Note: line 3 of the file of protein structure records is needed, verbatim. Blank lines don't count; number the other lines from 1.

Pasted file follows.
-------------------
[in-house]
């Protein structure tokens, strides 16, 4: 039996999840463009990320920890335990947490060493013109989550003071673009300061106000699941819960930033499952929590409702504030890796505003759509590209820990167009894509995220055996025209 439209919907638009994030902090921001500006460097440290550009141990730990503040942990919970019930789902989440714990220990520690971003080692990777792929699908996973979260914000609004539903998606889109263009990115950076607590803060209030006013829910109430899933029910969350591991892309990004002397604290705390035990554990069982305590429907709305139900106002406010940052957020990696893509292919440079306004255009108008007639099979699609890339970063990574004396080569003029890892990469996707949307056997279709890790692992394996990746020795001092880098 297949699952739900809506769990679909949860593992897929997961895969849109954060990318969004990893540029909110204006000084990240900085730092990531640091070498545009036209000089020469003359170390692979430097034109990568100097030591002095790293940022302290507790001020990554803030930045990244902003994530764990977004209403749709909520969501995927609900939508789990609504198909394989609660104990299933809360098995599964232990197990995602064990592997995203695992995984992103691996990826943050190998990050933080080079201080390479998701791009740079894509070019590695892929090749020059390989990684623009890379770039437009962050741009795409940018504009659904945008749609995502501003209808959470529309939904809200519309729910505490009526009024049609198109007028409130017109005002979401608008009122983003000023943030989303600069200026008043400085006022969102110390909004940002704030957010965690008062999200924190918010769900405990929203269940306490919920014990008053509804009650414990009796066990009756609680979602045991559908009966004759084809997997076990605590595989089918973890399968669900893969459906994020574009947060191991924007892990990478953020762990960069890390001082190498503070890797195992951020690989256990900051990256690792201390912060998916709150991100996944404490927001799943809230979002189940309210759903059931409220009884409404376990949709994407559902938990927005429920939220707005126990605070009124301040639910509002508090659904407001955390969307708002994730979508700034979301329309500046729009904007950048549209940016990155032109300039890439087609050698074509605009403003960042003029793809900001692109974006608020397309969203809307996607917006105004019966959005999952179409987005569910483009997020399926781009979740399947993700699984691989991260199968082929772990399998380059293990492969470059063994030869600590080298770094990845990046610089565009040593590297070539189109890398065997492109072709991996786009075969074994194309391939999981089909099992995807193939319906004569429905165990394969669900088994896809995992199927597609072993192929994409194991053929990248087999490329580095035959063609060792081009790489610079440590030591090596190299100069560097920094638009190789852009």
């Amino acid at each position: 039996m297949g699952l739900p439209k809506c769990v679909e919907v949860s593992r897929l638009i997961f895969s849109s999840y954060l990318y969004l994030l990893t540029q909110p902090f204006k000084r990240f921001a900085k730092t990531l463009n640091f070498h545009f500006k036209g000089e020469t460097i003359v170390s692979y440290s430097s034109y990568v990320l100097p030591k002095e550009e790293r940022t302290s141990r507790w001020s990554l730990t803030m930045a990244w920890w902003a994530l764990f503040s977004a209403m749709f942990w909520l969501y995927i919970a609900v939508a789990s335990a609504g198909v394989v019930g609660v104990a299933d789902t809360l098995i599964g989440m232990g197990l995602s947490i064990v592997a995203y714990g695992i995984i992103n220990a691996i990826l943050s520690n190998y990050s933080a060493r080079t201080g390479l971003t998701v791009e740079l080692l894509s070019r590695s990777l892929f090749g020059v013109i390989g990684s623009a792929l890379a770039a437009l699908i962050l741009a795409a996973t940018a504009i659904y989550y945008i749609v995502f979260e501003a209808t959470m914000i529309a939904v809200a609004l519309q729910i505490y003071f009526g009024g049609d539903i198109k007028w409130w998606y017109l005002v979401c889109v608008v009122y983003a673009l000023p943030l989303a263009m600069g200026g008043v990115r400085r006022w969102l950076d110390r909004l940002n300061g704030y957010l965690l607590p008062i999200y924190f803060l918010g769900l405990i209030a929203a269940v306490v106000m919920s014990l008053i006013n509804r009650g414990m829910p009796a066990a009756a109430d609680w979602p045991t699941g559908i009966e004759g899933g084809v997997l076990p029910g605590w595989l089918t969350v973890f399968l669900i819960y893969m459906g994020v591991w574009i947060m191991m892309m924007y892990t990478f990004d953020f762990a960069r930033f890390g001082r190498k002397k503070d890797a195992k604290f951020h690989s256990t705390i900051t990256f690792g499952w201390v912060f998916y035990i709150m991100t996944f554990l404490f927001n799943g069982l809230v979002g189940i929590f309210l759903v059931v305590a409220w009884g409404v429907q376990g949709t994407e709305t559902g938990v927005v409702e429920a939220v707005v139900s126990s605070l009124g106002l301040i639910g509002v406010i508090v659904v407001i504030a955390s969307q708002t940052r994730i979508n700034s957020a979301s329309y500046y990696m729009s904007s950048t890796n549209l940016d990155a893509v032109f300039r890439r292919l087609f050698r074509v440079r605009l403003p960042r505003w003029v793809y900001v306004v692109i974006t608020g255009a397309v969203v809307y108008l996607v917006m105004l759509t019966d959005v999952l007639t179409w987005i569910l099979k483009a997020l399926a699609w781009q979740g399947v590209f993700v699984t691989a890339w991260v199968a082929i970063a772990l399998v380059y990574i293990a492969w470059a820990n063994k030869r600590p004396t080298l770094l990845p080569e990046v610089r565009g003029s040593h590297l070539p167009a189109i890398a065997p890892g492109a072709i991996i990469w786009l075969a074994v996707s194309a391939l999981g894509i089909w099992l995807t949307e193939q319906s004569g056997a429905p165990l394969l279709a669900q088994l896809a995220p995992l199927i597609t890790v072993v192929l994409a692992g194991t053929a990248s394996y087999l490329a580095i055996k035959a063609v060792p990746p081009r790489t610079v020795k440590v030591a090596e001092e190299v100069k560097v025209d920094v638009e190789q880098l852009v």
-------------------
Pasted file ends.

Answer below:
């Amino acid at each position: 039996m297949g699952l739900p439209k809506c769990v679909e919907v949860s593992r897929l638009i997961f895969s849109s999840y954060l990318y969004l994030l990893t540029q909110p902090f204006k000084r990240f921001a900085k730092t990531l463009n640091f070498h545009f500006k036209g000089e020469t460097i003359v170390s692979y440290s430097s034109y990568v990320l100097p030591k002095e550009e790293r940022t302290s141990r507790w001020s990554l730990t803030m930045a990244w920890w902003a994530l764990f503040s977004a209403m749709f942990w909520l969501y995927i919970a609900v939508a789990s335990a609504g198909v394989v019930g609660v104990a299933d789902t809360l098995i599964g989440m232990g197990l995602s947490i064990v592997a995203y714990g695992i995984i992103n220990a691996i990826l943050s520690n190998y990050s933080a060493r080079t201080g390479l971003t998701v791009e740079l080692l894509s070019r590695s990777l892929f090749g020059v013109i390989g990684s623009a792929l890379a770039a437009l699908i962050l741009a795409a996973t940018a504009i659904y989550y945008i749609v995502f979260e501003a209808t959470m914000i529309a939904v809200a609004l519309q729910i505490y003071f009526g009024g049609d539903i198109k007028w409130w998606y017109l005002v979401c889109v608008v009122y983003a673009l000023p943030l989303a263009m600069g200026g008043v990115r400085r006022w969102l950076d110390r909004l940002n300061g704030y957010l965690l607590p008062i999200y924190f803060l918010g769900l405990i209030a929203a269940v306490v106000m919920s014990l008053i006013n509804r009650g414990m829910p009796a066990a009756a109430d609680w979602p045991t699941g559908i009966e004759g899933g084809v997997l076990p029910g605590w595989l089918t969350v973890f399968l669900i819960y893969m459906g994020v591991w574009i947060m191991m892309m924007y892990t990478f990004d953020f762990a960069r930033f890390g001082r190498k002397k503070d890797a195992k604290f951020h690989s256990t705390i900051t990256f690792g499952w201390v912060f998916y035990i709150m991100t996944f554990l404490f927001n799943g069982l809230v979002g189940i929590f309210l759903v059931v305590a409220w009884g409404v429907q376990g949709t994407e709305t559902g938990v927005v409702e429920a939220v707005v139900s126990s605070l009124g106002l301040i639910g509002v406010i508090v659904v407001i504030a955390s969307q708002t940052r994730i979508n700034s957020a979301s329309y500046y990696m729009s904007s950048t890796n549209l940016d990155a893509v032109f300039r890439r292919l087609f050698r074509v440079r605009l403003p960042r505003w003029v793809y900001v306004v692109i974006t608020g255009a397309v969203v809307y108008l996607v917006m105004l759509t019966d959005v999952l007639t179409w987005i569910l099979k483009a997020l399926a699609w781009q979740g399947v590209f993700v699984t691989a890339w991260v199968a082929i970063a772990l399998v380059y990574i293990a492969w470059a820990n063994k030869r600590p004396t080298l770094l990845p080569e990046v610089r565009g003029s040593h590297l070539p167009a189109i890398a065997p890892g492109a072709i991996i990469w786009l075969a074994v996707s194309a391939l999981g894509i089909w099992l995807t949307e193939q319906s004569g056997a429905p165990l394969l279709a669900q088994l896809a995220p995992l199927i597609t890790v072993v192929l994409a692992g194991t053929a990248s394996y087999l490329a580095i055996k035959a063609v060792p990746p081009r790489t610079v020795k440590v030591a090596e001092e190299v100069k560097v025209d920094v638009e190789q880098l852009v």